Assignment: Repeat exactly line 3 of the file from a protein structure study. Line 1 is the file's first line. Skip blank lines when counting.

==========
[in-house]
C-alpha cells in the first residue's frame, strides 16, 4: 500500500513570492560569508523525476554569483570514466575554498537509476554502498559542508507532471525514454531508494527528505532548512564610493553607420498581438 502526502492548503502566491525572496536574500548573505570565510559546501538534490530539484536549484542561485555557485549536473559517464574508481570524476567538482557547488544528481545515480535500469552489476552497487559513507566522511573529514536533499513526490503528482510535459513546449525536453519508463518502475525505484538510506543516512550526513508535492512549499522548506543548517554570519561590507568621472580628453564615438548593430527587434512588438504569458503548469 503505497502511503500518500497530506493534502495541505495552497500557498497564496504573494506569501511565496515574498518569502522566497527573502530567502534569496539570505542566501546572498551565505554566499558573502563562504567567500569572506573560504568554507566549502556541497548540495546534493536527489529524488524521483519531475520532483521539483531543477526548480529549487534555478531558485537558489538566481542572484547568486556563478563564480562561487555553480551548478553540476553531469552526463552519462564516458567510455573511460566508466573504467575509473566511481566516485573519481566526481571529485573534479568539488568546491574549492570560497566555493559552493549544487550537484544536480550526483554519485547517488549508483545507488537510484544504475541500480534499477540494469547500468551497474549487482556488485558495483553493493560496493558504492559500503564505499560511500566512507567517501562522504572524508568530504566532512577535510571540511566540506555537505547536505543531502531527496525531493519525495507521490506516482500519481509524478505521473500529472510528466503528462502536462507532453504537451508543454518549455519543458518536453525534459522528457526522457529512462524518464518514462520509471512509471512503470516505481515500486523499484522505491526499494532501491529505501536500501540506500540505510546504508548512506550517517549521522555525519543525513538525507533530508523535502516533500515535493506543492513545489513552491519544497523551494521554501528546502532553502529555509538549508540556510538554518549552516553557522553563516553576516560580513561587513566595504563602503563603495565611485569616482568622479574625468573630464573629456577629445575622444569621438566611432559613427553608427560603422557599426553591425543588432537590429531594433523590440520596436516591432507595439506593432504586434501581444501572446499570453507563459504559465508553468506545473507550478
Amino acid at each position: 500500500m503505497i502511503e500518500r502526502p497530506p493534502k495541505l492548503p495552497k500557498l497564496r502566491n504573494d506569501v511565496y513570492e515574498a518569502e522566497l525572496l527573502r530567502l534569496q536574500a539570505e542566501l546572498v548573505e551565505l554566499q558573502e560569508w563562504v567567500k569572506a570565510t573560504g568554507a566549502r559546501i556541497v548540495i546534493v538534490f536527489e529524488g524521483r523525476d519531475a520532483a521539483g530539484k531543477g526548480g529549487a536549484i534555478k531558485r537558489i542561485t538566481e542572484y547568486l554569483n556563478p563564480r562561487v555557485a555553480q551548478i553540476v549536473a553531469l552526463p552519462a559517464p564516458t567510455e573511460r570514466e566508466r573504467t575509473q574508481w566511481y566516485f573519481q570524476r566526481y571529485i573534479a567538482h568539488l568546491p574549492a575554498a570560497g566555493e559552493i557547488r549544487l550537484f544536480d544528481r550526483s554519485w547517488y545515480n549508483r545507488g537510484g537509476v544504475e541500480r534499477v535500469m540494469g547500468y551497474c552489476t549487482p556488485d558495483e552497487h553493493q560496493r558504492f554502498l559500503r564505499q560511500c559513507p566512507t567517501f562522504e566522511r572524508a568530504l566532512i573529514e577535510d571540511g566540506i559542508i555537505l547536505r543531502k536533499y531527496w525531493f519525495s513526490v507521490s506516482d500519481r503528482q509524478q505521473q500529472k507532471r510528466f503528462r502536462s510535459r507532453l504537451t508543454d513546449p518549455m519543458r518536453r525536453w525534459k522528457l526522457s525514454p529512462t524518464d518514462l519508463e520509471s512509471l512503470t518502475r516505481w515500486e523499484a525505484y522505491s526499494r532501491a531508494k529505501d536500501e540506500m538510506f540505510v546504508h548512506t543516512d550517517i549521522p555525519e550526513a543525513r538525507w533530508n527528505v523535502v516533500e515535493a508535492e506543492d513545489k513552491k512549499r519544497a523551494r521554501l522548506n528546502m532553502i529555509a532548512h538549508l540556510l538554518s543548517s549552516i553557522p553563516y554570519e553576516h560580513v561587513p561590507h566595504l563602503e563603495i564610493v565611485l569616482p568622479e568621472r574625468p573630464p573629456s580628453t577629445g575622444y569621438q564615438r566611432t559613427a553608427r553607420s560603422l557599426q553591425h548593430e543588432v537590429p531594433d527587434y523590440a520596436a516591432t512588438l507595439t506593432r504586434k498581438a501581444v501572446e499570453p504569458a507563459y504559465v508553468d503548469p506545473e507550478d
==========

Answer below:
Amino acid at each position: 500500500m503505497i502511503e500518500r502526502p497530506p493534502k495541505l492548503p495552497k500557498l497564496r502566491n504573494d506569501v511565496y513570492e515574498a518569502e522566497l525572496l527573502r530567502l534569496q536574500a539570505e542566501l546572498v548573505e551565505l554566499q558573502e560569508w563562504v567567500k569572506a570565510t573560504g568554507a566549502r559546501i556541497v548540495i546534493v538534490f536527489e529524488g524521483r523525476d519531475a520532483a521539483g530539484k531543477g526548480g529549487a536549484i534555478k531558485r537558489i542561485t538566481e542572484y547568486l554569483n556563478p563564480r562561487v555557485a555553480q551548478i553540476v549536473a553531469l552526463p552519462a559517464p564516458t567510455e573511460r570514466e566508466r573504467t575509473q574508481w566511481y566516485f573519481q570524476r566526481y571529485i573534479a567538482h568539488l568546491p574549492a575554498a570560497g566555493e559552493i557547488r549544487l550537484f544536480d544528481r550526483s554519485w547517488y545515480n549508483r545507488g537510484g537509476v544504475e541500480r534499477v535500469m540494469g547500468y551497474c552489476t549487482p556488485d558495483e552497487h553493493q560496493r558504492f554502498l559500503r564505499q560511500c559513507p566512507t567517501f562522504e566522511r572524508a568530504l566532512i573529514e577535510d571540511g566540506i559542508i555537505l547536505r543531502k536533499y531527496w525531493f519525495s513526490v507521490s506516482d500519481r503528482q509524478q505521473q500529472k507532471r510528466f503528462r502536462s510535459r507532453l504537451t508543454d513546449p518549455m519543458r518536453r525536453w525534459k522528457l526522457s525514454p529512462t524518464d518514462l519508463e520509471s512509471l512503470t518502475r516505481w515500486e523499484a525505484y522505491s526499494r532501491a531508494k529505501d536500501e540506500m538510506f540505510v546504508h548512506t543516512d550517517i549521522p555525519e550526513a543525513r538525507w533530508n527528505v523535502v516533500e515535493a508535492e506543492d513545489k513552491k512549499r519544497a523551494r521554501l522548506n528546502m532553502i529555509a532548512h538549508l540556510l538554518s543548517s549552516i553557522p553563516y554570519e553576516h560580513v561587513p561590507h566595504l563602503e563603495i564610493v565611485l569616482p568622479e568621472r574625468p573630464p573629456s580628453t577629445g575622444y569621438q564615438r566611432t559613427a553608427r553607420s560603422l557599426q553591425h548593430e543588432v537590429p531594433d527587434y523590440a520596436a516591432t512588438l507595439t506593432r504586434k498581438a501581444v501572446e499570453p504569458a507563459y504559465v508553468d503548469p506545473e507550478d